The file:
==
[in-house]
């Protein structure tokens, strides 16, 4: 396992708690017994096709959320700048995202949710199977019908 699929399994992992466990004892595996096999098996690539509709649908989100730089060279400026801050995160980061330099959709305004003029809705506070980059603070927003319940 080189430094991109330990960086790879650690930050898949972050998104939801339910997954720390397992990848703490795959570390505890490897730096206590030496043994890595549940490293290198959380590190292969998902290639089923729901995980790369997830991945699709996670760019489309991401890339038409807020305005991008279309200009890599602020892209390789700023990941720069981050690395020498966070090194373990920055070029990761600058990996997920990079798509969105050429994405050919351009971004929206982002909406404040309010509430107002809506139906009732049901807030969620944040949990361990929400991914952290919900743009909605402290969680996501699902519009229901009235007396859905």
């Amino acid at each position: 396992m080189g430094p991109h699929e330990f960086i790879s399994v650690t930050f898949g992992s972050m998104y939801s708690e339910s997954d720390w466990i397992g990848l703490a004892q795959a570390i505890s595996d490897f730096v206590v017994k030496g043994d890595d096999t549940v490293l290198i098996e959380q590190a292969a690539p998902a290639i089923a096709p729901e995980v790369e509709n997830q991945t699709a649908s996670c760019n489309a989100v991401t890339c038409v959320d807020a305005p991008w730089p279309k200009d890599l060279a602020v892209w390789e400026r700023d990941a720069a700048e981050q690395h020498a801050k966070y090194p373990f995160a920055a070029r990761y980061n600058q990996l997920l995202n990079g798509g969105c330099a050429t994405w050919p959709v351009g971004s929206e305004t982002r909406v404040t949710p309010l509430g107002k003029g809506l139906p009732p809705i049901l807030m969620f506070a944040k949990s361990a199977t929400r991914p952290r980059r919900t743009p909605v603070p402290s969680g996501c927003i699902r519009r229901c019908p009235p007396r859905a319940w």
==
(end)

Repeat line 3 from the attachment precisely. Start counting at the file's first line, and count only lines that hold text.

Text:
């Amino acid at each position: 396992m080189g430094p991109h699929e330990f960086i790879s399994v650690t930050f898949g992992s972050m998104y939801s708690e339910s997954d720390w466990i397992g990848l703490a004892q795959a570390i505890s595996d490897f730096v206590v017994k030496g043994d890595d096999t549940v490293l290198i098996e959380q590190a292969a690539p998902a290639i089923a096709p729901e995980v790369e509709n997830q991945t699709a649908s996670c760019n489309a989100v991401t890339c038409v959320d807020a305005p991008w730089p279309k200009d890599l060279a602020v892209w390789e400026r700023d990941a720069a700048e981050q690395h020498a801050k966070y090194p373990f995160a920055a070029r990761y980061n600058q990996l997920l995202n990079g798509g969105c330099a050429t994405w050919p959709v351009g971004s929206e305004t982002r909406v404040t949710p309010l509430g107002k003029g809506l139906p009732p809705i049901l807030m969620f506070a944040k949990s361990a199977t929400r991914p952290r980059r919900t743009p909605v603070p402290s969680g996501c927003i699902r519009r229901c019908p009235p007396r859905a319940w």